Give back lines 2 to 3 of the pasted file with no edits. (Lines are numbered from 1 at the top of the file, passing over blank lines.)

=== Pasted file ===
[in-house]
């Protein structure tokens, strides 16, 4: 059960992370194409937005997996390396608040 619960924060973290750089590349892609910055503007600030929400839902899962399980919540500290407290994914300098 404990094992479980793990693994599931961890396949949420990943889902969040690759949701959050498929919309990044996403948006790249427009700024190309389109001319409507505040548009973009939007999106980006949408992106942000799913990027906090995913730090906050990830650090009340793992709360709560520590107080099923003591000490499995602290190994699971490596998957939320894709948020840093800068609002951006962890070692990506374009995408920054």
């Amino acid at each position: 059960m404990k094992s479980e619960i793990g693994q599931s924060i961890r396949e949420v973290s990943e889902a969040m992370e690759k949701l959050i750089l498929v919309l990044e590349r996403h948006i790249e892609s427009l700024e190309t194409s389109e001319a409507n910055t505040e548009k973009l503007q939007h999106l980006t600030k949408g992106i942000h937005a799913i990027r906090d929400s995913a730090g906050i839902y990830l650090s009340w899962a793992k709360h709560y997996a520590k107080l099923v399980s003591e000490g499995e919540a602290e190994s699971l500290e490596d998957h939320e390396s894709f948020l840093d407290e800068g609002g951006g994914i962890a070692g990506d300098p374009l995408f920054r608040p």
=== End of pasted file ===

């Protein structure tokens, strides 16, 4: 059960992370194409937005997996390396608040 619960924060973290750089590349892609910055503007600030929400839902899962399980919540500290407290994914300098 404990094992479980793990693994599931961890396949949420990943889902969040690759949701959050498929919309990044996403948006790249427009700024190309389109001319409507505040548009973009939007999106980006949408992106942000799913990027906090995913730090906050990830650090009340793992709360709560520590107080099923003591000490499995602290190994699971490596998957939320894709948020840093800068609002951006962890070692990506374009995408920054």
């Amino acid at each position: 059960m404990k094992s479980e619960i793990g693994q599931s924060i961890r396949e949420v973290s990943e889902a969040m992370e690759k949701l959050i750089l498929v919309l990044e590349r996403h948006i790249e892609s427009l700024e190309t194409s389109e001319a409507n910055t505040e548009k973009l503007q939007h999106l980006t600030k949408g992106i942000h937005a799913i990027r906090d929400s995913a730090g906050i839902y990830l650090s009340w899962a793992k709360h709560y997996a520590k107080l099923v399980s003591e000490g499995e919540a602290e190994s699971l500290e490596d998957h939320e390396s894709f948020l840093d407290e800068g609002g951006g994914i962890a070692g990506d300098p374009l995408f920054r608040p």